Volume 49 Number 28
                    Produced: Mon Aug  1  7:00:19 EDT 2005

Subjects Discussed In This Issue: 

Frum and Gay (5)
         [David I. Cohen, Akiva Miller, Eliyahu Shiffman, Ari
Trachtenberg, Jeanette Friedman]
Linguistics ad absurdum (2)
         [Ira L. Jacobson, Martin Stern]
Polygamy (was Frum and Gay)
         [Martin Stern]
Reason for Prohibition [was: Frum and Gay]
         [Lipman Phillip Minden]


From: <bdcohen@...> (David I. Cohen)
Date: Wed, 27 Jul 2005 10:02:40 -0400
Subject: Frum and Gay

Avi Feldblum wrote in #10 (I know I'm way behind)
> I''ll continue to respond in a similar manner.  First, what evidence to
> you have that those gay / lesbian couples who self identify as "frum"
> are in violation of halacha?

If a married man lived together with a married woman (not his wife)
would we not say that it is assur (forbidden) even though there is no
direct proof that they are actually committing adultery. Isn't that the
whole point of the rules of yichud? We do not assume that they moved in
together for some benign purpose.

If two gay males move in together, don't the same halachic violation
assumptions come into play? We are not talking about 2 people in a
temporary roomate situation i.e. economic short term while they pursue
emotionasl and/or romantic relations outside of their roomate. Here, i
am assuming that the relationship of the gay people is more permanent
e.g. they jointly bought a home, or jointly adopt a child , or some
other indicia of a relationship with emotional ties. If so, then IMHO,
the relationship becomes problematic even without direct proof of an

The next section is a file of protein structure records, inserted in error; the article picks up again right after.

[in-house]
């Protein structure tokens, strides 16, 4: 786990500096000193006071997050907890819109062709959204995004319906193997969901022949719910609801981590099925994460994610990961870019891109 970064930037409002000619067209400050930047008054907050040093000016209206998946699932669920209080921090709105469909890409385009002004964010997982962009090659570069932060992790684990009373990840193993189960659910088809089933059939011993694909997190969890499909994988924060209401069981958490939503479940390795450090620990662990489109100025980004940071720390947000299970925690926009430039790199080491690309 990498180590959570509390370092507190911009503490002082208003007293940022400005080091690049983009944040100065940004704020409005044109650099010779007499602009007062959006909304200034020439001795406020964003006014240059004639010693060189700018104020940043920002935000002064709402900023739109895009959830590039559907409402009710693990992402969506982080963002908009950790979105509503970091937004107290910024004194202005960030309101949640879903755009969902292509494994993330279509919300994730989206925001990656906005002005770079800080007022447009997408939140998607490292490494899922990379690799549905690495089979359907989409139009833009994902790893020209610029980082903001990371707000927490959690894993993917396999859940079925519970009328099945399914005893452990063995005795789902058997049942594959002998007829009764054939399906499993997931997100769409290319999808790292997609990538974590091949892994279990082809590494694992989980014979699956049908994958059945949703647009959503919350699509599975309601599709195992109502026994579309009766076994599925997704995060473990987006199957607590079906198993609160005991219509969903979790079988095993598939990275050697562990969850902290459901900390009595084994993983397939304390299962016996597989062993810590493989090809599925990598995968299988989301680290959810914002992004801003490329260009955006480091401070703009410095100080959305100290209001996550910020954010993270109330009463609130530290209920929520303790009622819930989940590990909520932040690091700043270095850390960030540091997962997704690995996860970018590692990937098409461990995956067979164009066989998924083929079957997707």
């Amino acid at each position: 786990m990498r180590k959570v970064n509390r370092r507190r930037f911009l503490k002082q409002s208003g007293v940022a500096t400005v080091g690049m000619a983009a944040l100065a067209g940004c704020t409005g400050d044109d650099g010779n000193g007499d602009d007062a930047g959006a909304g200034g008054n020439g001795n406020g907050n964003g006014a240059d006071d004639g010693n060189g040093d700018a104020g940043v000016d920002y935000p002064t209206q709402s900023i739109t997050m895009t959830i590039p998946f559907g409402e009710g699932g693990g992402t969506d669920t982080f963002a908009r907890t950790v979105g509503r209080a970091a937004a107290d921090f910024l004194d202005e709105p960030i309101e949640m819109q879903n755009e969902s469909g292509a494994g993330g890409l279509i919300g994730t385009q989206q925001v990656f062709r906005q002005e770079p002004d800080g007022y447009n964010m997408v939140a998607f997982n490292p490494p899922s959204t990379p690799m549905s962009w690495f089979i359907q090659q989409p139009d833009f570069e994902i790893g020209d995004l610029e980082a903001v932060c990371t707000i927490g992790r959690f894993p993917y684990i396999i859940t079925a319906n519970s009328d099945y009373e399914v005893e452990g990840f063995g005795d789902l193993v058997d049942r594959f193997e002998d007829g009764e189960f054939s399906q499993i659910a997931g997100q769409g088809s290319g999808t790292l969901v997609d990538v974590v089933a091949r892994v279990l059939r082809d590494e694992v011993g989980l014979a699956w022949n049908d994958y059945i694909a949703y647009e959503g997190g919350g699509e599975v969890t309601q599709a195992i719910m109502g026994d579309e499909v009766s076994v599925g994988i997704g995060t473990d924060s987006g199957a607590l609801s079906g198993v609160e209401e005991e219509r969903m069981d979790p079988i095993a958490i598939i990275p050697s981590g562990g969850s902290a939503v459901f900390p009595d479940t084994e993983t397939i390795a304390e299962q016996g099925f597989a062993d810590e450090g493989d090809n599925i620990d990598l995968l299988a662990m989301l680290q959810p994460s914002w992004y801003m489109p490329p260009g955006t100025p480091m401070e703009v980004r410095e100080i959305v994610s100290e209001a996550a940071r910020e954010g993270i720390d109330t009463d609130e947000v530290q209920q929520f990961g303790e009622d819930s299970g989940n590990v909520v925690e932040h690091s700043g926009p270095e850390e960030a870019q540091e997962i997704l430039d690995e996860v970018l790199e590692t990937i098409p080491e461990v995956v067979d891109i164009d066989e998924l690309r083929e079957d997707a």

actual physical Torah violation. If the community honors such a
relationship, it is giving an imprimatur to homosexuality, because the
yichud rules make certain halachic assumptions.

Is this tragic for those involved? Of course. But so are many
relationships that the halacha forbids.  Would you be so forgiving to an
incestuous brother and sister? I'm not sure.

David I. Cohen

From: Akiva Miller <kennethgmiller@...>
Date: Thu, 28 Jul 2005 15:18:42 GMT
Subject: Re: Frum and Gay

Bernard Raab wrote <<< Yes, it seems to be indisputable that sexual preference *IS* hardwired, just as skin-color is hardwired ... Given this fact ... how can the Torah forbid that which is so fundamentaly established by genetics? Yes, I am aware that the Torah forbids many things which the yetzer harah may tempt us with, but I cannot think of one which is so fundamental. >>>

A flippant answer would be that it is only the attraction which is hardwired, and it is only acting on it which is forbidden. But I call that "flippant" because (although I believe it to be accurate) it is coldhearted to those who must endure life without the comforts of being physically close to the person he feels most close to emotionally.

I think it might be more productive to look for other people in similar situations, where one denied such closeness to the person who he considers to be his soulmate. For example, imagine a kohen who has been happily and warmly married for quite some time, and then his wife is raped. (I acknowledge the intense physical and emotional trauma of that, but I'm now aiming at the *halachic* ramifications.)